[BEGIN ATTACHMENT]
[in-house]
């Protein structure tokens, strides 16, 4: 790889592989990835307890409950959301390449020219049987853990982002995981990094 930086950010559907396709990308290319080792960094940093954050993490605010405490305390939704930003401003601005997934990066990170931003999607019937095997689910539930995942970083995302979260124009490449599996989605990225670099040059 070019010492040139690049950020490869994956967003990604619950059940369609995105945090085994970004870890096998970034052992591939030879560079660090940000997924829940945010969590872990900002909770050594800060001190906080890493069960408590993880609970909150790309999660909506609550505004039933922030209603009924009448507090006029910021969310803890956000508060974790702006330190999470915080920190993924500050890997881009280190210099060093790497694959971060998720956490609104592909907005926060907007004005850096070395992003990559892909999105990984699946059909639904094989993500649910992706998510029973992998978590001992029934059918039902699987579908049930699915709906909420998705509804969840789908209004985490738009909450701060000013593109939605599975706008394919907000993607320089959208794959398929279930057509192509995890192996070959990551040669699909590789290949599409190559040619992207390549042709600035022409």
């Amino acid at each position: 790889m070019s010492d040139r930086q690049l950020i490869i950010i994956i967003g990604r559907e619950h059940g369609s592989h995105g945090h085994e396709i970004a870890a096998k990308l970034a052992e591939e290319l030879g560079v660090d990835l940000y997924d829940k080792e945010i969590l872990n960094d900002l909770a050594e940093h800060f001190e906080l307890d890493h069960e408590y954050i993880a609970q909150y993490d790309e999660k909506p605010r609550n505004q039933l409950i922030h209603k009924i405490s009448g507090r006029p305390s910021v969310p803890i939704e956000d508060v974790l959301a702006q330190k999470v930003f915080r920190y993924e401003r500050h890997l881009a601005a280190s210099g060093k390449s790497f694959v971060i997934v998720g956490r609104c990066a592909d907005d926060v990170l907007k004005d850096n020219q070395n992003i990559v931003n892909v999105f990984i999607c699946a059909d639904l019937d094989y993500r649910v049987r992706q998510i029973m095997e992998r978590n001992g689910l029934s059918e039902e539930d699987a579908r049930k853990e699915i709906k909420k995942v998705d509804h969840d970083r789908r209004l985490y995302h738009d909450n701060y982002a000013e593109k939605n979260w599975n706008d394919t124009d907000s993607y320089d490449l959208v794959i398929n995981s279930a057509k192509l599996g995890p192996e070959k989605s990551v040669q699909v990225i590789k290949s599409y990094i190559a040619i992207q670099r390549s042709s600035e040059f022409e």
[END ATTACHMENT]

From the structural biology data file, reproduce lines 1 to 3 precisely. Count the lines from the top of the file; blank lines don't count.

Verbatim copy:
[in-house]
């Protein structure tokens, strides 16, 4: 790889592989990835307890409950959301390449020219049987853990982002995981990094 930086950010559907396709990308290319080792960094940093954050993490605010405490305390939704930003401003601005997934990066990170931003999607019937095997689910539930995942970083995302979260124009490449599996989605990225670099040059 070019010492040139690049950020490869994956967003990604619950059940369609995105945090085994970004870890096998970034052992591939030879560079660090940000997924829940945010969590872990900002909770050594800060001190906080890493069960408590993880609970909150790309999660909506609550505004039933922030209603009924009448507090006029910021969310803890956000508060974790702006330190999470915080920190993924500050890997881009280190210099060093790497694959971060998720956490609104592909907005926060907007004005850096070395992003990559892909999105990984699946059909639904094989993500649910992706998510029973992998978590001992029934059918039902699987579908049930699915709906909420998705509804969840789908209004985490738009909450701060000013593109939605599975706008394919907000993607320089959208794959398929279930057509192509995890192996070959990551040669699909590789290949599409190559040619992207390549042709600035022409």
């Amino acid at each position: 790889m070019s010492d040139r930086q690049l950020i490869i950010i994956i967003g990604r559907e619950h059940g369609s592989h995105g945090h085994e396709i970004a870890a096998k990308l970034a052992e591939e290319l030879g560079v660090d990835l940000y997924d829940k080792e945010i969590l872990n960094d900002l909770a050594e940093h800060f001190e906080l307890d890493h069960e408590y954050i993880a609970q909150y993490d790309e999660k909506p605010r609550n505004q039933l409950i922030h209603k009924i405490s009448g507090r006029p305390s910021v969310p803890i939704e956000d508060v974790l959301a702006q330190k999470v930003f915080r920190y993924e401003r500050h890997l881009a601005a280190s210099g060093k390449s790497f694959v971060i997934v998720g956490r609104c990066a592909d907005d926060v990170l907007k004005d850096n020219q070395n992003i990559v931003n892909v999105f990984i999607c699946a059909d639904l019937d094989y993500r649910v049987r992706q998510i029973m095997e992998r978590n001992g689910l029934s059918e039902e539930d699987a579908r049930k853990e699915i709906k909420k995942v998705d509804h969840d970083r789908r209004l985490y995302h738009d909450n701060y982002a000013e593109k939605n979260w599975n706008d394919t124009d907000s993607y320089d490449l959208v794959i398929n995981s279930a057509k192509l599996g995890p192996e070959k989605s990551v040669q699909v990225i590789k290949s599409y990094i190559a040619i992207q670099r390549s042709s600035e040059f022409e």